17. Related Sex Crime News and Articles in Cincinnati
Man from Carthage faces 16 counts of child-related sex crimes - A 49-year-old Carthage man faces 12 counts of rape and four counts of gross sexual imposition involving four different minor victims. The offenses allegedly took place from 2010 to 2017 and the victims were all younger than age 13 when the offenses occurred. After a joint investigation with the Cincinnati Police Department and the Hamilton County Sheriff’s Department, a Grand Jury issued the indictment for 16 felony counts.
Forged documents allowed sex offender to obtain housing vouchers - The U.S. Department of Housing prohibits sex offenders from receiving housing subsidies and similar public aid. However, HUD realized that a Cincinnati man reported his residence to the sex offender registry, and that the residence was for a subsidized housing development. The man obtained vouchers by forging judges’ signatures and other documents and now faces forgery charges.
Judge in nearby Butler County may have been biased in rape case sentencing - Nearly two years after sentencing a convicted rape offender to 33 years in prison, a judge in Butler County announced he recused himself from the case. The judge admitted that a similar crime against a family member may have biased him against the defendant during the sentencing process. The prosecutor agreed that another judge should resentence the offender in that case, and notified other sex offenders previously sentenced by the original judge.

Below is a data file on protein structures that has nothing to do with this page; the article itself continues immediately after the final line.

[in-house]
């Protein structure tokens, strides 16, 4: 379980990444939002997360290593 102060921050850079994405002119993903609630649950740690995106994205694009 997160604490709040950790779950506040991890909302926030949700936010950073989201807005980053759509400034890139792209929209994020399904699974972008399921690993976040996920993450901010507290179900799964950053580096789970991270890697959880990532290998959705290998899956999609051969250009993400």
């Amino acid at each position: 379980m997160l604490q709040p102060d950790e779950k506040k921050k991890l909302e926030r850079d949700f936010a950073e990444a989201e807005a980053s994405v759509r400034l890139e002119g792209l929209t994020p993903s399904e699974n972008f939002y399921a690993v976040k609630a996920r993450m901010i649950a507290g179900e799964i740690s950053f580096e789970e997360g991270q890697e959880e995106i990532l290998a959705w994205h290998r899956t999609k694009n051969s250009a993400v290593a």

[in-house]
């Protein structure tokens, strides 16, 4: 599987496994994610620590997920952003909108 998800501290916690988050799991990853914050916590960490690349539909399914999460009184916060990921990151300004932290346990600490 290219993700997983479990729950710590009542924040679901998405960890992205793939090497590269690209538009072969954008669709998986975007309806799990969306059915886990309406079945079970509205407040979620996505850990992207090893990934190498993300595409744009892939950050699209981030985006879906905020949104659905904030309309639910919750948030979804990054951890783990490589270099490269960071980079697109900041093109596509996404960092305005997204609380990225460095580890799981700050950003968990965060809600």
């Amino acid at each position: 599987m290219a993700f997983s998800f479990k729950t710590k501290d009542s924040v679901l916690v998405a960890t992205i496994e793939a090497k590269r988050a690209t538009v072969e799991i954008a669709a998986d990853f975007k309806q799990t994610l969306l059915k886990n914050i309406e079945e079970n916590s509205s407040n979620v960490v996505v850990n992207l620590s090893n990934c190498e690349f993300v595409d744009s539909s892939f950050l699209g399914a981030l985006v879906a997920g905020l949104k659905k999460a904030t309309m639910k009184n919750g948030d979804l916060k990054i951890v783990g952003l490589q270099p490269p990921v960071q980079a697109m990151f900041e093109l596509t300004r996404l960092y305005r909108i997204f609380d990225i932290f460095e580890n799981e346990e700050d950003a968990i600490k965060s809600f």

Cincinnati police officer convicted of a sex crime after “paying for sex” - A police officer pleaded no contest to criminal charges stemming from admissions that he paid for sex. The court sentenced the officer to one year of probation in lieu of a suspended 60-day jail sentence, along with a $310 fine. The officer will serve a short suspension from the police force, though any additional disciplinary action is yet to be determined.
Past sex offender faces new sex-related charges - Cincinnati police are looking for a 60-year-old man wanted for four counts of rape and two counts of gross sexual imposition involving a juvenile victim. The man previously served five years in prison for sexual battery and registered as a sex offender from 2006 to 2016, when the requirement ended.
Contact Joslyn Law Firm to Speak with an Experienced Cincinnati Sex Crimes Defense Lawyer
Do you have reason to think that police are investigating you for a sex crime? Did officers arrest you on suspicion of a sex crime? Do police want to interview you about a possible sex crime? Has a prosecutor issued sex offense charges against you in the Cincinnati area? If the answer to any of these questions is “yes,” you should not wait any longer to consult with a skilled criminal defense attorney at Joslyn Law Firm.
It’s a reality that defendants who have qualified defense representation regularly receive more positive outcomes in their cases. Brian Joslyn represents defendants in the Cincinnati area accused of a wide variety of criminal charges. The National Academy of Criminal Defense Attorneys ranked him as one of the ten best Ohio criminal defense lawyers, and the National Trial Lawyers Associations nominated him as a Top 100 Trial Lawyer in the U.S.
Call (614) 444-1900 or fill out our online contact form right away to schedule a free initial consultation. Our lawyers will review your situation and advise you of your legal options and how we can help. You want Joslyn Law Firm on your side.